In this first portion of a three-part series, we’ll review some of the most common title defects, and how each typically is resolved. As with several aspects of real estate and title, certain situations fall beyond the commonalities presented here, and require additional time or modalities to affect defect resolution.
Common Title Defects and Resolution Processes
- Clerical Errors or Omissions: When clerical or recording errors or omissions are identified, the title company or agent handling your closing works to correct the issues as quickly as possible. This typically involves contacting the party who committed the error and obtaining clarification of the correct information. However, the manner in which this happens varies, depending on the type of error or omission. For instance, in the case of an incorrect legal description, the settlement agency would request a deed of correction from the party who generated the deed. The correction is then filed with the clerk of courts, upon which the proper information is recorded and the defect resolved.
- Unreleased Deeds of Trust: In this situation, a deed of trust (from a prior owner) is still attached to the property, and yet to be released by the Land Records Office. To resolve this type of title defect, the settlement agent must contact the lender who held the mortgage lien or title company who conducted the closing (in the case of a refinance), then file the appropriate paperwork with the court. Unreleased deeds of trust are extremely common title defects, and usually easily resolved.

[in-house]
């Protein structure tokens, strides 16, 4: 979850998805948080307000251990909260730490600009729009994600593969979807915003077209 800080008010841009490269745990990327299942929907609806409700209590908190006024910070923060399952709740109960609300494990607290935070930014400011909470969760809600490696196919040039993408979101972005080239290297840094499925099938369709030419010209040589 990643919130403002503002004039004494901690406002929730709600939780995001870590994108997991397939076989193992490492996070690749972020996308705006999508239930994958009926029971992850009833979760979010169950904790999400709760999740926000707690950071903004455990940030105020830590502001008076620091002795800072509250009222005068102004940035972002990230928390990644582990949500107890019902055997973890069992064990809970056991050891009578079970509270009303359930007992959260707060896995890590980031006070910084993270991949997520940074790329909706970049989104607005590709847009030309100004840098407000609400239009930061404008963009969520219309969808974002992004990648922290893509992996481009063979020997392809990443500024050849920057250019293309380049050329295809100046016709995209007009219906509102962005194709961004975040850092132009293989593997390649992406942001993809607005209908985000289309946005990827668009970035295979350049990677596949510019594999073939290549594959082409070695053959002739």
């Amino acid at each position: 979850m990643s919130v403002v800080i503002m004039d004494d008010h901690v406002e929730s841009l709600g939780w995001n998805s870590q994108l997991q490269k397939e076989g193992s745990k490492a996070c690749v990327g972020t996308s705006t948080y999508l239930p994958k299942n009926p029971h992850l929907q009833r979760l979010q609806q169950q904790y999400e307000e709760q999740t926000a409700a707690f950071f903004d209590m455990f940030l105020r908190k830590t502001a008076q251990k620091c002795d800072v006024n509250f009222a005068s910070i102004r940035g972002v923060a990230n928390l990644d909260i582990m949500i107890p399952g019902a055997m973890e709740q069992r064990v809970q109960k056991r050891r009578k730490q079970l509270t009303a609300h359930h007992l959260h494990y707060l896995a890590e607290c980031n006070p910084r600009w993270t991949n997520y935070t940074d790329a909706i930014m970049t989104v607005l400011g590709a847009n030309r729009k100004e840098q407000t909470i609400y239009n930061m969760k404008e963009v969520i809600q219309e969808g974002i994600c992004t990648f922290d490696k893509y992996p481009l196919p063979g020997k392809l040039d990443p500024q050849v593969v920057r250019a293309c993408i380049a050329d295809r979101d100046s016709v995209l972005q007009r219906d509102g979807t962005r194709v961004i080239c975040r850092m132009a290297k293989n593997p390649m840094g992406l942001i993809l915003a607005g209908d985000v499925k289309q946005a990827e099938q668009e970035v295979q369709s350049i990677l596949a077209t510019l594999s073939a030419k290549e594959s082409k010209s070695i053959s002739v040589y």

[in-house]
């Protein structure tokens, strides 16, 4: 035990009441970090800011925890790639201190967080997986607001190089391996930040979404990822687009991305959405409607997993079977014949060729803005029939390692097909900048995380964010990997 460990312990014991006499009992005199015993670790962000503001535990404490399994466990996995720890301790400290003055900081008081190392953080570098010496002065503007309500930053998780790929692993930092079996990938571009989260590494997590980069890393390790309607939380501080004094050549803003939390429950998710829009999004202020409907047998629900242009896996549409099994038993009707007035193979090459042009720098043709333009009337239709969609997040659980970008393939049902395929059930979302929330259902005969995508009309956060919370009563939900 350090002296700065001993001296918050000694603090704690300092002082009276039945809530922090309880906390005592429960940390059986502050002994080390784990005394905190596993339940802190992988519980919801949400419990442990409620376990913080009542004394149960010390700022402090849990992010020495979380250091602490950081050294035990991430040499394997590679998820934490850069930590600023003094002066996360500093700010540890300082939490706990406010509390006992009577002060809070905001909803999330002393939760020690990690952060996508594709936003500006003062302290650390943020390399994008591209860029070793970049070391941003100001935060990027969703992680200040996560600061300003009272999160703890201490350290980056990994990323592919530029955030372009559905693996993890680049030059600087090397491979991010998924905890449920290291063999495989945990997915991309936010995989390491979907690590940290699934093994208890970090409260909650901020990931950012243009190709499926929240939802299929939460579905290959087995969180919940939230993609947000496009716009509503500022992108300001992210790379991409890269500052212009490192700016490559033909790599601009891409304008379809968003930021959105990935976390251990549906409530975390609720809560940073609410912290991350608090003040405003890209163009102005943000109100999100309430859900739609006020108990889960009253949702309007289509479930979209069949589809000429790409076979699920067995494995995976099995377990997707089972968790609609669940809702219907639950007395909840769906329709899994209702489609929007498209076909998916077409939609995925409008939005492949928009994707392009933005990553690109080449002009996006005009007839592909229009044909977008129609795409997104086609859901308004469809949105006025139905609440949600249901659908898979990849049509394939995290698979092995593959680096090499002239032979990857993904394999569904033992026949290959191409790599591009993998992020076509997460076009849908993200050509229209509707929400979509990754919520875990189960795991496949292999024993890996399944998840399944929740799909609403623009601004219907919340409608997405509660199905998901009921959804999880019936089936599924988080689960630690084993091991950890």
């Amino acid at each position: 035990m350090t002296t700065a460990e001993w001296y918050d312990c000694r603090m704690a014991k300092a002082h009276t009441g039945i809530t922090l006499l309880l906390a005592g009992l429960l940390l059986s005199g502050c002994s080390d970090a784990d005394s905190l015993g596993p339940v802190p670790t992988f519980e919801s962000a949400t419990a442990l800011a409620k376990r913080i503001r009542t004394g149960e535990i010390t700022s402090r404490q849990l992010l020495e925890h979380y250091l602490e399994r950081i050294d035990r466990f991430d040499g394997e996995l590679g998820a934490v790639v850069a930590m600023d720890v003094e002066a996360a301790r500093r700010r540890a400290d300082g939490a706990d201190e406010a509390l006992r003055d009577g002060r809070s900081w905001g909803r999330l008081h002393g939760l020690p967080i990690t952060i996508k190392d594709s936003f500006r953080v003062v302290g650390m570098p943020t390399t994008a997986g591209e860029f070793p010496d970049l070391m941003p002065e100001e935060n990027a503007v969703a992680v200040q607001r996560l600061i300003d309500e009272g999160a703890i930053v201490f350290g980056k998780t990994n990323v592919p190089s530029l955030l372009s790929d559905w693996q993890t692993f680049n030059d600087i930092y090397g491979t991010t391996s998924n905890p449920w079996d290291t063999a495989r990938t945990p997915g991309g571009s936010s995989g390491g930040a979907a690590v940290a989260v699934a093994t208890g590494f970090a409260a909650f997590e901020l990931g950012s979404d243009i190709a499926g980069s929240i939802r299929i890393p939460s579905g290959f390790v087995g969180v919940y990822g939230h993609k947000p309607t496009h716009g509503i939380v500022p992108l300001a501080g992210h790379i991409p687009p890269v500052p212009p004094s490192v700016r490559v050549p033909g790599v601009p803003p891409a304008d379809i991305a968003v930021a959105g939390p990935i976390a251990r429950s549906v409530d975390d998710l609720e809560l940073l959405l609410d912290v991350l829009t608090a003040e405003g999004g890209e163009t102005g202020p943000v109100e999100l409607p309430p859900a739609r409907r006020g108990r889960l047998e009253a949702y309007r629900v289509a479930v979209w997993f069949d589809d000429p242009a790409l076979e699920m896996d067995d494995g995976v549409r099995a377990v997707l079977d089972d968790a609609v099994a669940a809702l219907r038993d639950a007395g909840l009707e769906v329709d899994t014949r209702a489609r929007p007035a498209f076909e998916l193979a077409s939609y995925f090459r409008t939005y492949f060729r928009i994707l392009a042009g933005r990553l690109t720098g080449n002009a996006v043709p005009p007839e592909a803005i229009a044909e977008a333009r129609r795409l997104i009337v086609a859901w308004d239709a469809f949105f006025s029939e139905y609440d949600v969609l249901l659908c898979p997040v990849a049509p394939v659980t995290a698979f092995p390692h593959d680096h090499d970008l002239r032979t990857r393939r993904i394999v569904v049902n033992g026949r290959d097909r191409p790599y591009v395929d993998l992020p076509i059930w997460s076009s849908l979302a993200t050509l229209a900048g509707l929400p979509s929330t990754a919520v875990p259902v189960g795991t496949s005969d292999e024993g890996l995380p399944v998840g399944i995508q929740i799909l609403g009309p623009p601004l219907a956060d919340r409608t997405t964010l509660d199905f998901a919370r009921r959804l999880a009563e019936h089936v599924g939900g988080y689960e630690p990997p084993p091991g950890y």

- Judgments and Liens: Judgments or liens, such as mechanic’s liens, HOA liens and tax liens, against a property must be satisfied to release title for transfer of ownership. These typically arise when a seller (or previous property owner) has failed to pay off a lien filed against the property in question. Resolution of this type of defect varies, according to both the circumstances surrounding the judgment or lien and the amount of time it has been attached to the property. In general, however, the seller must satisfy the judgment or pay off the line to clear the defect from the title.
Best Defense Against Title Defects
In some cases, title defects may go undetected, only to be discovered at a later date, when a property is in the process of changing ownership. The best way to protect your financial interest in your property is to to purchase an Owner’s Title Insurance policy at the time of closing. These types of policies help mitigate your risk of financial loss and cover the cost of restoring clear title.
Stay tuned for part two of our Title Defect Resolution series!
Our team at Linear Title & Escrow is pleased to answer your questions regarding title defects or other closing concerns. For more information, contact us today!